Which did you answer subconsciously when you read the title? Do you consider your packaging to be a part of the product, protecting its contents and framing its on-shelf life? Or do you consider it to be an integral part of your connection with your customers at an important moment of truth, that of purchase and usage?
If you answered both, then I believe that you are making maximum use of your packaging or at least you recognise its potential for communication.
If you answered only one of the choices, then you may be missing an important opportunity. Let me explain, with a few examples.
People don’t read instructions
We all expect most things that we use or consume to be intuitive these days. In other words, we assume that we will understand how to build / cook / use them without reading the manual / instructions.
If you are like most people – myself included – this has nothing to do with the complexity of the product concerned . I myself will only turn to the instructions when something doesn’t work: I end up with left-over screws when mounting a flat-pack piece of furniture, or I can’t achieve multi-recordings on my smart TV or DVD recorder.
In the article How Likely Are You to Read the Instructions they link behaviour to personality types. It makes an interesting read and offers at least some explanations why many (most?) of us still don’t read instructions.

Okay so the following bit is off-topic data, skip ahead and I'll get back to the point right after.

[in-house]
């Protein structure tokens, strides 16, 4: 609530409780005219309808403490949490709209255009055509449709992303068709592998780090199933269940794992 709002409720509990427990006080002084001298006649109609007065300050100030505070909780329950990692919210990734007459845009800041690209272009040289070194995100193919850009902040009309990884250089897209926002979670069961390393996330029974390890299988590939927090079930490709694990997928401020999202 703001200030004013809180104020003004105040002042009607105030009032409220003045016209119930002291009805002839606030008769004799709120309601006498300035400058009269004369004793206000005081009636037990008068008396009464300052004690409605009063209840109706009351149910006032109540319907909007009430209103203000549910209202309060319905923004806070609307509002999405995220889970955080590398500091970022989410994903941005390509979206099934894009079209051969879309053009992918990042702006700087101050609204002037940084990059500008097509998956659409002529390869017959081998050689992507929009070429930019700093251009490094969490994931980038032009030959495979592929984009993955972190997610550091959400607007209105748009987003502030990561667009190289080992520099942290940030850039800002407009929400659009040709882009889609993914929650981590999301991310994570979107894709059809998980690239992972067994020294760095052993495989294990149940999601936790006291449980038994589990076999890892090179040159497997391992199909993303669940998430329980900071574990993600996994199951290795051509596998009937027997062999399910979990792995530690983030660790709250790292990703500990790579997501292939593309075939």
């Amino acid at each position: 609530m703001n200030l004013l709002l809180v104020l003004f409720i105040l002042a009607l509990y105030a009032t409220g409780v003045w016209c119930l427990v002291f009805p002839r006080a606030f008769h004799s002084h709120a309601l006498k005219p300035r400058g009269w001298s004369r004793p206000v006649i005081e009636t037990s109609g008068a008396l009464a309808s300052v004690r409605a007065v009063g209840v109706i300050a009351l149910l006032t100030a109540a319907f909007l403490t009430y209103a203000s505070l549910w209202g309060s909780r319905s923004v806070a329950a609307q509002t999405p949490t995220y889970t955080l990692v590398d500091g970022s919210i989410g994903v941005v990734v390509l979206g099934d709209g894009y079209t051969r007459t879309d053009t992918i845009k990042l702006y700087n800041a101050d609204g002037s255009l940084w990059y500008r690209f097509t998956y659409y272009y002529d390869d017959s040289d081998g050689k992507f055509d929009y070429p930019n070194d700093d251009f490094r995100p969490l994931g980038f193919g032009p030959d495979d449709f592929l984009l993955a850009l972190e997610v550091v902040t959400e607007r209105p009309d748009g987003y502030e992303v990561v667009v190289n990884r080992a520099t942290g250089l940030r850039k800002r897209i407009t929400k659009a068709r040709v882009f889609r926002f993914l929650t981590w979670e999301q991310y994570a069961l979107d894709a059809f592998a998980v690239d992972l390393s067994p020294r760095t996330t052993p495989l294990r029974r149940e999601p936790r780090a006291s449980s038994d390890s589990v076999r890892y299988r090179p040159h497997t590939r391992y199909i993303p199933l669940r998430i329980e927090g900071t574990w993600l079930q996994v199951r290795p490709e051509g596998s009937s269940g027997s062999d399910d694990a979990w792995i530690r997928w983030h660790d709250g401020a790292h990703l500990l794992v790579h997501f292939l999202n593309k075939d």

Since the coming of the internet we have access to more and more information, we seem to be reading less and less. Therefore we need to ensure that any vital information is called out in some way on the packaging – and perhaps visually as well.
People do look at packs
Whether it is the cream we put on our faces, the cereal we eat for breakfast, or the dip that we offer to friends on match night, there are moments when we are faced with packaging for more than a split second. It is at these times that we are likely to read at least some of what is written on the pack.
It therefore makes sense to provide more than just a list of ingredients. After all you have your customer’s attention.
Here are a few examples I have come across recently:
Nestlé does a great job of providing useful information on their packs with their nutritional compass, which includes four different pieces of information.
What I particularly like about what Nestle has done, is to combine mandatory information on nutritional values, with useful information for the consumer. While they may not be the most consumer centric company around, at least they did think consumer first in the development of their compass.
Our customers’ attention is constantly pulled in all directions today, with thousands of messages pushed at them, from so many channels, products and services. Capturing their attention is more likely to be successful when they are open to learning about your product, that is to say, when they are actually using it. Continue Reading